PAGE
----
German illustrator and graphic designer Angela Otto explains how ideas can arrive in a puff of smoke.
My illustrations are usually based on coffee, tea, juice and paint splotches. These chaotic patterns provide my brain with the basic material to illustrate fantastic animals, weird creatures and surreal scenes. It’s like seeing faces in the clouds – we all remember doing that as a kid – or figures in the famous Rorschach experiments.
Psychologists have a term for this ability of the brain to detect meaning and form in meaningless, even chaotic context: apophenia. I’ve channelled this ability into my drawings and paintings, using traditional tools.I start by preparing my paper or canvas with random coffee drops or paint drippings until the pattern reaches a certain depth. The motifs that I find in the structures are then extracted from the texture by drawing with coloured ink. Although they’re often carefully worked out in detail, the pictures always provide a wide range for interpretation, different approaches and scope for the viewer to “see more”.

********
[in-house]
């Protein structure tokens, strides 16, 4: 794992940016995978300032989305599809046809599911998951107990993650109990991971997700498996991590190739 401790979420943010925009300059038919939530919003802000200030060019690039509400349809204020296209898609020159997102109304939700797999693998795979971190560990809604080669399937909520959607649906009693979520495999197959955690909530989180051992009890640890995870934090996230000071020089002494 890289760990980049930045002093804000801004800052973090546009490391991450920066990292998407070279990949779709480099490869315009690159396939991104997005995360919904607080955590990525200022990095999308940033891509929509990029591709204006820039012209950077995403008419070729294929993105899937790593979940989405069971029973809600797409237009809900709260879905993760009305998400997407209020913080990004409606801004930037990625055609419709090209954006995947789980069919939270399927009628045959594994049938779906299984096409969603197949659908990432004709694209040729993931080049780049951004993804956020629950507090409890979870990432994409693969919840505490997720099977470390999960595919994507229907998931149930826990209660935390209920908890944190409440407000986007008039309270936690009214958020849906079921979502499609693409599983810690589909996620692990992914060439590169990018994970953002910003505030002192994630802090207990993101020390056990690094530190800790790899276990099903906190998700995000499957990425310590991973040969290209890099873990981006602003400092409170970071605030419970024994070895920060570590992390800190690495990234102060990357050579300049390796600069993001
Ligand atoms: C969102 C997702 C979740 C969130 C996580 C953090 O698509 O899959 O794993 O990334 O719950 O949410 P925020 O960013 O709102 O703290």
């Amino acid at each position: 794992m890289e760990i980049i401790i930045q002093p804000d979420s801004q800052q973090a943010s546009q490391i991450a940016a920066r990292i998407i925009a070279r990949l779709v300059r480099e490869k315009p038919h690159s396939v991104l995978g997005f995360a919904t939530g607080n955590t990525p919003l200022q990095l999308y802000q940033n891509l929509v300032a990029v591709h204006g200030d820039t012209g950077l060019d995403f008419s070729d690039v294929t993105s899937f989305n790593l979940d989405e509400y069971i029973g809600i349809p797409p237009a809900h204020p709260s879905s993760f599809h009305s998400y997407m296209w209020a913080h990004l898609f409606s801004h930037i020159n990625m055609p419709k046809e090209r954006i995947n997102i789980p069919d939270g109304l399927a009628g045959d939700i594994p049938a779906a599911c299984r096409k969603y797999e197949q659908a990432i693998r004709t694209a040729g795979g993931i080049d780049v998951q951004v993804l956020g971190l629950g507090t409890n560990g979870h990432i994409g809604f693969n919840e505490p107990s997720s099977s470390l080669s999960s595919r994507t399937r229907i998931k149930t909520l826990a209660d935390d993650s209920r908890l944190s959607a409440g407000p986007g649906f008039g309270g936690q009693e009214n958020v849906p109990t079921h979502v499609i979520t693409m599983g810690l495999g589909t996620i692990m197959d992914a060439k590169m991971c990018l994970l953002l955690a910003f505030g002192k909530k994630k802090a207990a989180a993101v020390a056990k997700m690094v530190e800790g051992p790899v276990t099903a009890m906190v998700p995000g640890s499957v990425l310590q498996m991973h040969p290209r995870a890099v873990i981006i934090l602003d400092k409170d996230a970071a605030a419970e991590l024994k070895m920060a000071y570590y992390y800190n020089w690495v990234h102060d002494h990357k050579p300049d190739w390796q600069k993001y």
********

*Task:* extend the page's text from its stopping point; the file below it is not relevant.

When the editor of ImagineFX dropped me a line to see if I could recreate my painting technique using digital tools instead of the various splotches and ink that I usually work with, I jumped at the chance. So I started to play with some digital brushes to create a visually stimulating background. Let’s see what appeared on my canvas…
A face in the clouds
I choose a random smoke brush from a free brush set atPhotoshop Tutorials and start messing around. After a while I notice a little creature or face that’s upside down, which I extract and start to rearrange. Its appearance pleases me, so I look to see how I can push it further.
I set up a new background based on a paper texture and use my smoke brushes to create an interesting background structure with smooth lines, a liquid feel and fluid forms. This should give the viewer the opportunity to uncover figures and objects in my art.
A smoky figure
I focus on a cartoon-like figure who’s wearing a cap and smoking a cigarette, and start bringing out what I see until it’s clearly visible. While doing this, other characters’ eyes, faces and beaks pop up in the texture. I keep painting to distinguish my figure from the background, and add some details.